Everyone has their holiday. For some people, November 1st means it’s finally time to start decorating for Christmas. For others, New Year’s Eve is the highlight of the year, with its promise of a fresh start (just as soon as the hangover passes). I even know someone for whom Valentine’s Day merits a massive, sugar-fueled party with pink and red construction paper hearts as far as the eye can see. But for me, it’s all about Oktoberfest.
Oktoberfest ist wunderbar!
Oktoberfest celebrations have been the highlight of my autumn for the past decade or so. I’ve shoveled down schnitzel in Kitchener, enjoyed many, many “maßes” (“masses” or litre steins) in Munich, and done a brewery crawl in Vermont. I love the relaxed camaraderie of the crowds, the music of an oom-pah band, and drinking a pint in the crisp, fall air.
This past weekend I made the trek east to the wilds of Vankleek Hill for Beau’s Oktoberfest. This was my fifth Beau’s experience, and I’m a big fan of the brand. They continue to produce excellent mainstay beers, as well as developing interesting flavours each year using novel recipes. I also really enjoy their branding from an aesthetic perspective – I’ve purchased a number of posters over the years promoting their different beers, and my boyfriend and I have them displayed on rotation in our apartment.
Drinking for charity
What also makes the Beau’s brand a stand-out is their commitment to corporate social responsibility, and involvement in the community. In addition to their ongoing support of Operation Come Home, a significant portion of the money generated by Beau’s Oktoberfest each year goes towards a charity. This year, sales of a special beer-Caesar were designated to support the development of a women-owned and operated brewery in Rwanda. If you clicked on the Beau’s link earlier in this post, you will have noticed the website’s strategic use of a pop-up that allows you to watch a video about the brewery project, and links to the Rwandan’s brewery’s Kickstarter page.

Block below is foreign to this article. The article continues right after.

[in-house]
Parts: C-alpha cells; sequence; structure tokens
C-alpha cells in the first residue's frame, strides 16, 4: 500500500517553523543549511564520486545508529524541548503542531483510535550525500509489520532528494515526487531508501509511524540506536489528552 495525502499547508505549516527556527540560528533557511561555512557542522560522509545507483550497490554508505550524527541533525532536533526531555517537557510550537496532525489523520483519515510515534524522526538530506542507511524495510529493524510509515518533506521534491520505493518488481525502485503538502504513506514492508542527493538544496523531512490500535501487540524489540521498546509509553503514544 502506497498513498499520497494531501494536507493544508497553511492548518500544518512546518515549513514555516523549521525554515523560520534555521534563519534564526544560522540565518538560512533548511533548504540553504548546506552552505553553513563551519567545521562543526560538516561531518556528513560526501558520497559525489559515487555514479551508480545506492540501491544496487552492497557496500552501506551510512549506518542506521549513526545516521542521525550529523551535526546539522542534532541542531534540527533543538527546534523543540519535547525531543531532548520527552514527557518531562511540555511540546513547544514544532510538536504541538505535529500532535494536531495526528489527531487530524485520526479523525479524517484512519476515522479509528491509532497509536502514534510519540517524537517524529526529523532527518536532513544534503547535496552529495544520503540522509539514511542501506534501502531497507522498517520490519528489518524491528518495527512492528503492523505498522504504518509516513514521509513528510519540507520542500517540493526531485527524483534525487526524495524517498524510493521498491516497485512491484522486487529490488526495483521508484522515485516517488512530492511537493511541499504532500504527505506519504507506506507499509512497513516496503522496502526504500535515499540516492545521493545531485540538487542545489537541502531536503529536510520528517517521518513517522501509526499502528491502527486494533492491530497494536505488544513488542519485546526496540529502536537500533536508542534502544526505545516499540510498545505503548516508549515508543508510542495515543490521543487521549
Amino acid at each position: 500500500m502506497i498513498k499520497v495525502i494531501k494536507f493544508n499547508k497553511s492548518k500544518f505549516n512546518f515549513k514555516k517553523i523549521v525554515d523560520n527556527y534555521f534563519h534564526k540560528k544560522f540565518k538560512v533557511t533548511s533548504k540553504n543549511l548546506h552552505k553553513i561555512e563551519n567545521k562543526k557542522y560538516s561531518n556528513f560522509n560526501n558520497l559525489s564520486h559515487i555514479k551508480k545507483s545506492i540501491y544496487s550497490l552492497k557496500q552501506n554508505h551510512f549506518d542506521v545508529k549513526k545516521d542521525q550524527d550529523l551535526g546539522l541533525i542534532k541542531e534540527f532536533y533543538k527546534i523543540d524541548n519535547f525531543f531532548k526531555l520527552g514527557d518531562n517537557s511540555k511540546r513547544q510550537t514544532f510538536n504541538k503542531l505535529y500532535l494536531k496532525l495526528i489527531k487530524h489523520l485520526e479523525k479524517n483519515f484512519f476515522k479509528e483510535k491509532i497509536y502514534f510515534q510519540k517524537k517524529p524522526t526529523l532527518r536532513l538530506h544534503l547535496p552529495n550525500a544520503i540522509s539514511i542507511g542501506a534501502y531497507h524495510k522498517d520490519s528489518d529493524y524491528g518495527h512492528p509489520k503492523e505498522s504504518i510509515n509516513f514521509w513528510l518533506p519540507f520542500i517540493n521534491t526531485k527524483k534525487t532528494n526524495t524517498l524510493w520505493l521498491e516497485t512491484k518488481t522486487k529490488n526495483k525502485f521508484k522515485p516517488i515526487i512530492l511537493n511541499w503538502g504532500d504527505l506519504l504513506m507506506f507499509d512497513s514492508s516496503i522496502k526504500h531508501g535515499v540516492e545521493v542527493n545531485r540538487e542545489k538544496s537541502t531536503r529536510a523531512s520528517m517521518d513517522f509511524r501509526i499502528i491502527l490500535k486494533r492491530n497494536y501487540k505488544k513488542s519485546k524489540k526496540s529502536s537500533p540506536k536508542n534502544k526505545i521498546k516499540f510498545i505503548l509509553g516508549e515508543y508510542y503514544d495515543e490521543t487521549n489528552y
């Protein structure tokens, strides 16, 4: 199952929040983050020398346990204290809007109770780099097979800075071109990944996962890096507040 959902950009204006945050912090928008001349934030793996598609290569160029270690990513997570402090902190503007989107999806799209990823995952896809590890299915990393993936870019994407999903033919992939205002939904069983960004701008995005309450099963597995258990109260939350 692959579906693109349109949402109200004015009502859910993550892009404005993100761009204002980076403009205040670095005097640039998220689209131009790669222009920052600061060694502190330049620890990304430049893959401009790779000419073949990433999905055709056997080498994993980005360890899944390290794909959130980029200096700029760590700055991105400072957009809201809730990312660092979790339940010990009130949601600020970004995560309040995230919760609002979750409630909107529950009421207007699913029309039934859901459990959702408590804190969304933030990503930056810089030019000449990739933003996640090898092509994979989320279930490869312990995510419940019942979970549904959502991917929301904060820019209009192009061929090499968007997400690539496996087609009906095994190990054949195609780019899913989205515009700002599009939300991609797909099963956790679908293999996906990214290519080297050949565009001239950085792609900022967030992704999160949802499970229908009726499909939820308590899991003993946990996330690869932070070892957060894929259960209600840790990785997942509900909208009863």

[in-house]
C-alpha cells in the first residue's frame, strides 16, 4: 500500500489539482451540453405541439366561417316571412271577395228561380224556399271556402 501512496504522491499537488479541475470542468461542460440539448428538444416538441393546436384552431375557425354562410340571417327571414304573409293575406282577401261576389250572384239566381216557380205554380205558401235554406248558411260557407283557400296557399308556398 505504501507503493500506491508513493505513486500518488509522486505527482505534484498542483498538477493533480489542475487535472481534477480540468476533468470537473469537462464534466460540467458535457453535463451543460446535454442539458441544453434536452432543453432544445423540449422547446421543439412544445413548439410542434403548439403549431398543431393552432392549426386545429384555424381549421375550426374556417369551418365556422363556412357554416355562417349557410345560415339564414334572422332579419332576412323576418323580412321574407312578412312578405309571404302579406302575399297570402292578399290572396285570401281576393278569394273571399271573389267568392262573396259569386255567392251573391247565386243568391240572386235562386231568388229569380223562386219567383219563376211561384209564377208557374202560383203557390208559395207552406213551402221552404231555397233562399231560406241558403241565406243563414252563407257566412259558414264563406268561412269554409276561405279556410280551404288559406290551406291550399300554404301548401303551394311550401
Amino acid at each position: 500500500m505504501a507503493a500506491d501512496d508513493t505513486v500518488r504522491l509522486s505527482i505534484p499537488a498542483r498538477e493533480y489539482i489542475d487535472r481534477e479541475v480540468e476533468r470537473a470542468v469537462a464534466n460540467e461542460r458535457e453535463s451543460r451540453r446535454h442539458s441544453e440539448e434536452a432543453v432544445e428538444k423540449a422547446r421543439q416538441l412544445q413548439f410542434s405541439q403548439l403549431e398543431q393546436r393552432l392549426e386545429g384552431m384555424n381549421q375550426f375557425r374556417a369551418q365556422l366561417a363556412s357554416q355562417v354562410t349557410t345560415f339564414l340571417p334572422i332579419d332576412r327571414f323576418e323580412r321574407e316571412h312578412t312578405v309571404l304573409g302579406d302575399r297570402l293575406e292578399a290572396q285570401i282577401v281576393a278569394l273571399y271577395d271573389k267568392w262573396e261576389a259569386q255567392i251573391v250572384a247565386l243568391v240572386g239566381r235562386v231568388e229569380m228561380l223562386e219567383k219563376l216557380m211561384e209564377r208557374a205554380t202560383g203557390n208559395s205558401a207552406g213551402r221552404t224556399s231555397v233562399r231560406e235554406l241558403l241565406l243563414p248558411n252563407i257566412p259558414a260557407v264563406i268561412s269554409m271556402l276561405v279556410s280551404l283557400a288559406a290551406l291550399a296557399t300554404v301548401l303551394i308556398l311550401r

I had the opportunity to listen to Beau’s founder Steve Beauchesne and soon-to-be brewery owner Josephine “Fina” Uwineza talk about the project during a beer sampling session called “The School of Bock”. It was fascinating, and I wish it could have been longer so that we could have gone into greater depth about the subjects that came up during the Q-and-A portion. While the primary point of the session was to sell attendees on the idea of contributing to the brewery, the conversation also covered at a glance Rwanda’s beer culture, and the place of women in post-conflict economies. When I walked out of the session, I was thirsty for more information…and for more beer.
Have any of your favourite companies incorporated social or charitable enterprises into their business model? If so, how are they using social media to promote it?